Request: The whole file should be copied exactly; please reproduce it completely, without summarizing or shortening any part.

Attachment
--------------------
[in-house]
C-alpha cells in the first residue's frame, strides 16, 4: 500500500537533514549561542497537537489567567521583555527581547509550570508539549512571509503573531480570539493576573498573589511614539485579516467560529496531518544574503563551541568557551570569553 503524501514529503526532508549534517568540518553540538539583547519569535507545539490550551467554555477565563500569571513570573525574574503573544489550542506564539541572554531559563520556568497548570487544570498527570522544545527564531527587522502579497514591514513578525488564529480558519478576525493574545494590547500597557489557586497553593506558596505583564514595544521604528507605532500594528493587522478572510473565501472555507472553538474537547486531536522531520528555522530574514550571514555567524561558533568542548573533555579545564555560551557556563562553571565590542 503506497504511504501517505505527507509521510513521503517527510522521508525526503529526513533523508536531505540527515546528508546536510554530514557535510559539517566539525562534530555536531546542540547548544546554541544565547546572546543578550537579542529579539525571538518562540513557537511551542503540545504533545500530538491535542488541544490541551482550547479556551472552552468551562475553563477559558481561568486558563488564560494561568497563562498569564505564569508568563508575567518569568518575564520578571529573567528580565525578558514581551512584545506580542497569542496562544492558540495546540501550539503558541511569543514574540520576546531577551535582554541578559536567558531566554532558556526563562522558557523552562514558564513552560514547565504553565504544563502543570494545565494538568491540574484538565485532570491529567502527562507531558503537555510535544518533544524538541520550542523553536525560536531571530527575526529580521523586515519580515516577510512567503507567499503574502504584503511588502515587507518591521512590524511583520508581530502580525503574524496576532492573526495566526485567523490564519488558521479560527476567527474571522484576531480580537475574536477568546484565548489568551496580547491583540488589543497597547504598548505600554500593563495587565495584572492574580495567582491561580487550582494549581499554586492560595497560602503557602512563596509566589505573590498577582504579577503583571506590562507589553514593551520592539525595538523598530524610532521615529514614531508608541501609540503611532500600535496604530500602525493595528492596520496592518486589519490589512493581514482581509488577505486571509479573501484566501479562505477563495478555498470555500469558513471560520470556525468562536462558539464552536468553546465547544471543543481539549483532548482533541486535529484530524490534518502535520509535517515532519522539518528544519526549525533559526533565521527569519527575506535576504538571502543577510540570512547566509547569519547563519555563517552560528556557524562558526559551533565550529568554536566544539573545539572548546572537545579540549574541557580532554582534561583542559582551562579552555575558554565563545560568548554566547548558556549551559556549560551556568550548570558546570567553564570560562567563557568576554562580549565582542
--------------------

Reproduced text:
[in-house]
C-alpha cells in the first residue's frame, strides 16, 4: 500500500537533514549561542497537537489567567521583555527581547509550570508539549512571509503573531480570539493576573498573589511614539485579516467560529496531518544574503563551541568557551570569553 503524501514529503526532508549534517568540518553540538539583547519569535507545539490550551467554555477565563500569571513570573525574574503573544489550542506564539541572554531559563520556568497548570487544570498527570522544545527564531527587522502579497514591514513578525488564529480558519478576525493574545494590547500597557489557586497553593506558596505583564514595544521604528507605532500594528493587522478572510473565501472555507472553538474537547486531536522531520528555522530574514550571514555567524561558533568542548573533555579545564555560551557556563562553571565590542 503506497504511504501517505505527507509521510513521503517527510522521508525526503529526513533523508536531505540527515546528508546536510554530514557535510559539517566539525562534530555536531546542540547548544546554541544565547546572546543578550537579542529579539525571538518562540513557537511551542503540545504533545500530538491535542488541544490541551482550547479556551472552552468551562475553563477559558481561568486558563488564560494561568497563562498569564505564569508568563508575567518569568518575564520578571529573567528580565525578558514581551512584545506580542497569542496562544492558540495546540501550539503558541511569543514574540520576546531577551535582554541578559536567558531566554532558556526563562522558557523552562514558564513552560514547565504553565504544563502543570494545565494538568491540574484538565485532570491529567502527562507531558503537555510535544518533544524538541520550542523553536525560536531571530527575526529580521523586515519580515516577510512567503507567499503574502504584503511588502515587507518591521512590524511583520508581530502580525503574524496576532492573526495566526485567523490564519488558521479560527476567527474571522484576531480580537475574536477568546484565548489568551496580547491583540488589543497597547504598548505600554500593563495587565495584572492574580495567582491561580487550582494549581499554586492560595497560602503557602512563596509566589505573590498577582504579577503583571506590562507589553514593551520592539525595538523598530524610532521615529514614531508608541501609540503611532500600535496604530500602525493595528492596520496592518486589519490589512493581514482581509488577505486571509479573501484566501479562505477563495478555498470555500469558513471560520470556525468562536462558539464552536468553546465547544471543543481539549483532548482533541486535529484530524490534518502535520509535517515532519522539518528544519526549525533559526533565521527569519527575506535576504538571502543577510540570512547566509547569519547563519555563517552560528556557524562558526559551533565550529568554536566544539573545539572548546572537545579540549574541557580532554582534561583542559582551562579552555575558554565563545560568548554566547548558556549551559556549560551556568550548570558546570567553564570560562567563557568576554562580549565582542